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Volcano Crisis Could Delay EU Emissions Regulation, Airline Chief Says

The top representative for the airline industry asserted Thursday that the disruption caused by the eruption of an Icelandic volcano had undermined efforts to include aviation in the European Union’s Emissions Trading System.

Accurate and up-to-date information about emissions of greenhouse gases from aircraft is needed before airlines could join the European Union system, said Giovanni Bisignani, the director general of the International Air Transport Association.

Yet aircraft have burned far less fuel — and thus emitted less carbon dioxide and other greenhouse gases — than would ordinarily have been the case because of the near-absence of flights across large parts of Europe and the North Atlantic in recent days.

“We’ve seen such a dramatic level of reduced capacity as a result of the crisis that the data this year won’t be representative,” Mr. Bisignani said in an interview in Brussels. “You cannot use this year as a base year to calculate an airline’s normal amount of emissions,” he said, adding that there may be a need to “postpone” aspects of the regulation.

Connie Hedegaard, the Europan Union’s climate commissioner, was quick to reject that suggestion.

“Although I know it’s a difficult situation for the airlines, I think that that is not an appropriate excuse for saying, ‘Why should we not be excluded here?’ ” she said in an interview.

The air transport group “has always argued against this piece of European legislation and now they are just trying to find a new argument,” she said.

Under European Union law, all commercial aircraft that land in union countries or take off from one of its airports will have to start paying for some pollution permits beginning in 2012. The European Union plans to tighten the “cap” on those permits between now and 2020. The goal is to drive up the cost of permits and force industries including aviation to invest in greener technologies.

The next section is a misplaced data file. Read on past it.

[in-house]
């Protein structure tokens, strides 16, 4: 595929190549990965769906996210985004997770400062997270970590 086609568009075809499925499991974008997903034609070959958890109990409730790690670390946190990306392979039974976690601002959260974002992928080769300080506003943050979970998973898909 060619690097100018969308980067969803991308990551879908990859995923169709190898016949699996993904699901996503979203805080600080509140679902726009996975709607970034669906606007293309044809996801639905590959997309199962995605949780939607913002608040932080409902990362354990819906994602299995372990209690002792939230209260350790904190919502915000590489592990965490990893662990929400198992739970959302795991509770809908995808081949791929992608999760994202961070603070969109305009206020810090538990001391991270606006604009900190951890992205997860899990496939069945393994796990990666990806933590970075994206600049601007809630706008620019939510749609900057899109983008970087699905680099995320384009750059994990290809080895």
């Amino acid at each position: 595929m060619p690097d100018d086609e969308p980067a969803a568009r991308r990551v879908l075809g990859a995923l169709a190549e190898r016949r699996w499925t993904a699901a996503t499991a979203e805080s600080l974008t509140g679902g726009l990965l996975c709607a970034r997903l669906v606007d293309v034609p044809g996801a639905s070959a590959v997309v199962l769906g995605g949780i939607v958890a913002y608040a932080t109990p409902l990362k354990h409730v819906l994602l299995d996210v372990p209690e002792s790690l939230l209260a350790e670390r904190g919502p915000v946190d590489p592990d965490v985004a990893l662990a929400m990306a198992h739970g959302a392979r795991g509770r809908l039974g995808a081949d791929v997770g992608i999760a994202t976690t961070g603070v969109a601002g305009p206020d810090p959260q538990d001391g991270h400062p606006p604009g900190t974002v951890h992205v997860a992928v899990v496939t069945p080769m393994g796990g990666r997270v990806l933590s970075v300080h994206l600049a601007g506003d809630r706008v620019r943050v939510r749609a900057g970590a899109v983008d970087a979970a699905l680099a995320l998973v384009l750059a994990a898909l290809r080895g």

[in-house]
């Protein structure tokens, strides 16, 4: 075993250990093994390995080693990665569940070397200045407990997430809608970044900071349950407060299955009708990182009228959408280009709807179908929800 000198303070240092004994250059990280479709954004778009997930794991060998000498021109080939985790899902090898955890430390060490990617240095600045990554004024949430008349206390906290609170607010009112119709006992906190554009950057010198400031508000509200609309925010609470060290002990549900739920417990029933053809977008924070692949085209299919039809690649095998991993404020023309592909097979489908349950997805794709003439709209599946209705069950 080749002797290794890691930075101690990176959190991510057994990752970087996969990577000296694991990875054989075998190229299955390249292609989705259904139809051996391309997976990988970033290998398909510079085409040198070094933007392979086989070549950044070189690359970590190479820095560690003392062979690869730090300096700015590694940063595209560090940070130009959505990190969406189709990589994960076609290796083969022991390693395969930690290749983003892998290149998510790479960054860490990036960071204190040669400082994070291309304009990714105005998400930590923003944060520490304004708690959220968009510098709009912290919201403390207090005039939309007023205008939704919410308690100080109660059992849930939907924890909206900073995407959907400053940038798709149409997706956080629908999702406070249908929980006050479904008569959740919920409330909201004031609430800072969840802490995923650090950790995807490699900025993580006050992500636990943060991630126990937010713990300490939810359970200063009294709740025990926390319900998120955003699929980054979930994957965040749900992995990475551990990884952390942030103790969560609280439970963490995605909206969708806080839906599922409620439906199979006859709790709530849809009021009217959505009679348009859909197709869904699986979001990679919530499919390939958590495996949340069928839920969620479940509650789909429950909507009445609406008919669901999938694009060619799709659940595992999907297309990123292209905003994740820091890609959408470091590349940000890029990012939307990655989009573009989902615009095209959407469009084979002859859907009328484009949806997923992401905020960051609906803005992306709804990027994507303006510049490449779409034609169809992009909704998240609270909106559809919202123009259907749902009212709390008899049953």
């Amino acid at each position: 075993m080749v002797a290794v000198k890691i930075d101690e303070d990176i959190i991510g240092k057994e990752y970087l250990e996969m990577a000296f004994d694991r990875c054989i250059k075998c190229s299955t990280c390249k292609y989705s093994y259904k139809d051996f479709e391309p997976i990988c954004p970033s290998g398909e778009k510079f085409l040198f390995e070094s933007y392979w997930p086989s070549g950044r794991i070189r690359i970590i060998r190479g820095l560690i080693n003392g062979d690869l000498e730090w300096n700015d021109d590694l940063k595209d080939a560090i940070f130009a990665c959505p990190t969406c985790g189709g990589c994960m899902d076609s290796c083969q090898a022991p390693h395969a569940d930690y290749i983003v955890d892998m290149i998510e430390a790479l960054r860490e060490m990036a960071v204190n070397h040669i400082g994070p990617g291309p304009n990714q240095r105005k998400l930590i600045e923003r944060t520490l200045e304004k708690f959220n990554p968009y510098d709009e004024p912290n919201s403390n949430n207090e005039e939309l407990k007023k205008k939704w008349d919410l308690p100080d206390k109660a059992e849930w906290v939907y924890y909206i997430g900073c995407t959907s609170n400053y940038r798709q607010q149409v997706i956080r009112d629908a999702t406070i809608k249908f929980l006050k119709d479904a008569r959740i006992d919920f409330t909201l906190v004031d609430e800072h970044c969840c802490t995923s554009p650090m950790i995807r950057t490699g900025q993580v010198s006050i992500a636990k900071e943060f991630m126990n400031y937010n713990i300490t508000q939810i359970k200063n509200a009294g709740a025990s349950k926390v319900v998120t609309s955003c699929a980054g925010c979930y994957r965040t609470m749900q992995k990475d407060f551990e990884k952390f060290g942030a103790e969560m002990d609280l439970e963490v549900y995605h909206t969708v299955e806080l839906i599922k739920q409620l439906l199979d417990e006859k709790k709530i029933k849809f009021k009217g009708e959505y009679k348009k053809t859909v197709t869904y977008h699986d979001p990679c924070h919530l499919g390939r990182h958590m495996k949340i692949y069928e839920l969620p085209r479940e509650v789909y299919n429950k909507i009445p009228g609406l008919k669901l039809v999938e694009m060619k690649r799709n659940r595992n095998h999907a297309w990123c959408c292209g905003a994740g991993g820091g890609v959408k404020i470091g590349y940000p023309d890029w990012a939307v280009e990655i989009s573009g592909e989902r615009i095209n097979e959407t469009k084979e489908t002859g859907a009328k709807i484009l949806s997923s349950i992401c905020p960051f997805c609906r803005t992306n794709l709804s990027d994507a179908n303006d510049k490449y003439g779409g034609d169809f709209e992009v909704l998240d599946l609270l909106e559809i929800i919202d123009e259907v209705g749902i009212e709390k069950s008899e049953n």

Experts at the European Commission said the total amount of permits allocated free in 2012 would be unaffected by the volcano crisis because that calculation was based on average emissions from 2004 to 2006. But the experts said the crisis could affect the way that the European Commission distributed permits.

“The reduced activity could result in small changes in the distribution of free allowances between aircraft operators,” the commission said in a statement on Thursday. “However, any such impacts are likely to be tiny as most operators have been impacted by the flight restrictions,” it said.

The air transport association and many of the world’s largest airlines have long opposed plans by the European Union to include them in the system. The system works similarly to other “cap and trade” systems operating regionally in the United States, but is far larger.

On Thursday Mr. Bisignani reiterated his organization’s view that Europe was overstepping international aviation rules by imposing the rules on international carriers, and he said the International Civil Aviation Organization, a United Nations body, should broker a global deal to regulate aviation emissions to avoid a patchwork of competing systems.

Mr. Bisignani also said that the authorities in countries like China and Japan soon could make formal complaints to E.U. authorities about including foreign carriers in the European system.

The New York Times, 22 April 2010